What do you think is the most important skill for an English teacher to possess?

This question is an opportunity to show the interviewer that you possess the skills and abilities necessary for success as an English teacher. You can answer this question by identifying a skill, explaining why it’s important and giving an example of how you use that skill in your teaching.

Example: “I think one of the most important skills for an English teacher to have is creativity. I believe that being able to come up with new ways to teach students about literature or writing helps them retain information better than if they were simply reading from a textbook. In my last position, I started a creative writing club where we would write short stories together and then critique each other’s work. This helped students learn more about grammar and sentence structure while also developing their own writing style.”

How often do you update your lesson plan?

The interviewer may ask this question to learn more about your teaching style and how you keep students engaged. Your answer should include a specific example of when you updated your lesson plan, the reason for updating it and what changes you made.

Example: “I update my lesson plans every week because I find that’s the best way to ensure all students are understanding the material. Last year, one student was having trouble with an assignment and asked me if they could do extra credit work instead. I decided to change their grade from a zero to a B+ so they wouldn’t feel discouraged. It also helped them understand the importance of doing their homework.”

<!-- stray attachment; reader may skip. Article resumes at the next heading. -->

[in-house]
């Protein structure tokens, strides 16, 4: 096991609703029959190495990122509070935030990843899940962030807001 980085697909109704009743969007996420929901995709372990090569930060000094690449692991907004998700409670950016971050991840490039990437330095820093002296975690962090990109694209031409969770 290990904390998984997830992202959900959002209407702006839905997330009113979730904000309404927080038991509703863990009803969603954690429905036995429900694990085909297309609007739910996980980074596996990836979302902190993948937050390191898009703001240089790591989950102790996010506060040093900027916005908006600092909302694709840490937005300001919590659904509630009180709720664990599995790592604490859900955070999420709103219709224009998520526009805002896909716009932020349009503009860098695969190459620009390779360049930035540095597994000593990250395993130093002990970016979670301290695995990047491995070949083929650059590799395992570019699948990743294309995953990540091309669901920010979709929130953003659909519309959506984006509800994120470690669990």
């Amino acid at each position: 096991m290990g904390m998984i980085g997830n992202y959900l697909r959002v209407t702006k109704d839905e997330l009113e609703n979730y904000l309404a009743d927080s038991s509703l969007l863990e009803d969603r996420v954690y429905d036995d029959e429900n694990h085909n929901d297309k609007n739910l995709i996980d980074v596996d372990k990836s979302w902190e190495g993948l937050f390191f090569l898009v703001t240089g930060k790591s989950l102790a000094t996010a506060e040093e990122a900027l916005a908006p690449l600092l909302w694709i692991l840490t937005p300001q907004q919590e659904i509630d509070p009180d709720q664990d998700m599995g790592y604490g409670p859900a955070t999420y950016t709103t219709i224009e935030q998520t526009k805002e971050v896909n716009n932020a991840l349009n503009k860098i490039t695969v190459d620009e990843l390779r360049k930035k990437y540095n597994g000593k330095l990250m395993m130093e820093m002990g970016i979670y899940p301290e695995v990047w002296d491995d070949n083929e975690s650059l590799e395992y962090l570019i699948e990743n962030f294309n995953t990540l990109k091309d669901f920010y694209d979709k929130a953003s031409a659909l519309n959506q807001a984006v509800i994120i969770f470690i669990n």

There is a new trend in English usage that you don’t agree with. How do you address the situation in class?

This question is an opportunity to show your critical thinking skills and how you can apply them in the classroom. You should answer this question by explaining a current trend that you disagree with, why it’s wrong and what you would do about it if you were given the chance.

Example: “I think it’s important for students to learn proper grammar and spelling because I believe it will help them succeed later in life. However, there is a new trend where people are using words like ‘grammar Nazi’ or ‘spelling bee’ as a joke. While I understand that language evolves over time, I don’t think it’s appropriate to use these terms in casual conversation. In my class, I would address this issue by asking students to explain their reasoning behind using these terms. Then, we could have a discussion about why they shouldn’t be used.”